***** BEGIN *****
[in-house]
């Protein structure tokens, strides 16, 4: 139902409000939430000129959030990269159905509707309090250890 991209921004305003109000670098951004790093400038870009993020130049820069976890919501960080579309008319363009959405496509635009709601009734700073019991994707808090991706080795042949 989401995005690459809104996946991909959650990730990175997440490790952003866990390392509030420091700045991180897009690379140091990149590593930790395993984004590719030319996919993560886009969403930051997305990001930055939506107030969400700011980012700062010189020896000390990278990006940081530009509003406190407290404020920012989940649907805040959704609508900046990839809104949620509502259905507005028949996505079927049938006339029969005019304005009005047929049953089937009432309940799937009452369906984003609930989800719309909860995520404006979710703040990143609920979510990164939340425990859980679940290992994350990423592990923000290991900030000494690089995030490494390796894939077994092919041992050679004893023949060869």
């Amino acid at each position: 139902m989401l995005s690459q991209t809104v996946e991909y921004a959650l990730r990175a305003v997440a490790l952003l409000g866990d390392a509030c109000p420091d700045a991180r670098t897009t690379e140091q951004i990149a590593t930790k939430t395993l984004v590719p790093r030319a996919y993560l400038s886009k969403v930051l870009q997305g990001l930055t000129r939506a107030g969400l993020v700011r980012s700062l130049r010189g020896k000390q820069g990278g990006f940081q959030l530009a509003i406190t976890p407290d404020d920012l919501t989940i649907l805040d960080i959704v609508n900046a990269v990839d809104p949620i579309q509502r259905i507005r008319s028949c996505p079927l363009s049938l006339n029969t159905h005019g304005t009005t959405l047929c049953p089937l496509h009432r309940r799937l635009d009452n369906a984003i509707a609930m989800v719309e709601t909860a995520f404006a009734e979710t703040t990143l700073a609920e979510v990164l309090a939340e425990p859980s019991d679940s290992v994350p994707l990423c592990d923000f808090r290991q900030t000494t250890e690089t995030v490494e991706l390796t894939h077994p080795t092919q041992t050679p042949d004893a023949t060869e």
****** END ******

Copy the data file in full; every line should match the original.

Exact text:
[in-house]
């Protein structure tokens, strides 16, 4: 139902409000939430000129959030990269159905509707309090250890 991209921004305003109000670098951004790093400038870009993020130049820069976890919501960080579309008319363009959405496509635009709601009734700073019991994707808090991706080795042949 989401995005690459809104996946991909959650990730990175997440490790952003866990390392509030420091700045991180897009690379140091990149590593930790395993984004590719030319996919993560886009969403930051997305990001930055939506107030969400700011980012700062010189020896000390990278990006940081530009509003406190407290404020920012989940649907805040959704609508900046990839809104949620509502259905507005028949996505079927049938006339029969005019304005009005047929049953089937009432309940799937009452369906984003609930989800719309909860995520404006979710703040990143609920979510990164939340425990859980679940290992994350990423592990923000290991900030000494690089995030490494390796894939077994092919041992050679004893023949060869």
């Amino acid at each position: 139902m989401l995005s690459q991209t809104v996946e991909y921004a959650l990730r990175a305003v997440a490790l952003l409000g866990d390392a509030c109000p420091d700045a991180r670098t897009t690379e140091q951004i990149a590593t930790k939430t395993l984004v590719p790093r030319a996919y993560l400038s886009k969403v930051l870009q997305g990001l930055t000129r939506a107030g969400l993020v700011r980012s700062l130049r010189g020896k000390q820069g990278g990006f940081q959030l530009a509003i406190t976890p407290d404020d920012l919501t989940i649907l805040d960080i959704v609508n900046a990269v990839d809104p949620i579309q509502r259905i507005r008319s028949c996505p079927l363009s049938l006339n029969t159905h005019g304005t009005t959405l047929c049953p089937l496509h009432r309940r799937l635009d009452n369906a984003i509707a609930m989800v719309e709601t909860a995520f404006a009734e979710t703040t990143l700073a609920e979510v990164l309090a939340e425990p859980s019991d679940s290992v994350p994707l990423c592990d923000f808090r290991q900030t000494t250890e690089t995030v490494e991706l390796t894939h077994p080795t092919q041992t050679p042949d004893a023949t060869e």